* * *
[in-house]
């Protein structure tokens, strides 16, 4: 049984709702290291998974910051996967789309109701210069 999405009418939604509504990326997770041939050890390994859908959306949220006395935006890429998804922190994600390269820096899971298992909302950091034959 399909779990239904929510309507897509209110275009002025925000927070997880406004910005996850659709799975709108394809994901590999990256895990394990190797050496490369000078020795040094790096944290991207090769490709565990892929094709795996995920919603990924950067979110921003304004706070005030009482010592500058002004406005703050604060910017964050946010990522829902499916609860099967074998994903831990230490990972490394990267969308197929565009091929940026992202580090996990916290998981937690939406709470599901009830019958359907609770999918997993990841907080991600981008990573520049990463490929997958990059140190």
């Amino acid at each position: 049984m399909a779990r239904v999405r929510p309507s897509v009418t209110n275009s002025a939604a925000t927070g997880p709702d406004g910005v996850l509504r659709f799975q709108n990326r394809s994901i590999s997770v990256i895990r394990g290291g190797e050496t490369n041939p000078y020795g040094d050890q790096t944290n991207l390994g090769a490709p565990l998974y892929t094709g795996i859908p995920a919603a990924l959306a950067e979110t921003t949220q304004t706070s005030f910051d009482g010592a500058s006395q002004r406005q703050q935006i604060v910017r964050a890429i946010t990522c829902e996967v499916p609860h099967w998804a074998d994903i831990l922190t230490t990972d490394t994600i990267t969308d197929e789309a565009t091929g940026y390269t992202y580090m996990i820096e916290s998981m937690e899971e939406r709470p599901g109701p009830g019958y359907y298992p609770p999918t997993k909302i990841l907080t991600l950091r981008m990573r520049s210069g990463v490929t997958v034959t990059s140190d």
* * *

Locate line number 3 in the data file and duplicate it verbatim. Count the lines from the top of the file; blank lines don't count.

């Amino acid at each position: 049984m399909a779990r239904v999405r929510p309507s897509v009418t209110n275009s002025a939604a925000t927070g997880p709702d406004g910005v996850l509504r659709f799975q709108n990326r394809s994901i590999s997770v990256i895990r394990g290291g190797e050496t490369n041939p000078y020795g040094d050890q790096t944290n991207l390994g090769a490709p565990l998974y892929t094709g795996i859908p995920a919603a990924l959306a950067e979110t921003t949220q304004t706070s005030f910051d009482g010592a500058s006395q002004r406005q703050q935006i604060v910017r964050a890429i946010t990522c829902e996967v499916p609860h099967w998804a074998d994903i831990l922190t230490t990972d490394t994600i990267t969308d197929e789309a565009t091929g940026y390269t992202y580090m996990i820096e916290s998981m937690e899971e939406r709470p599901g109701p009830g019958y359907y298992p609770p999918t997993k909302i990841l907080t991600l950091r981008m990573r520049s210069g990463v490929t997958v034959t990059s140190d």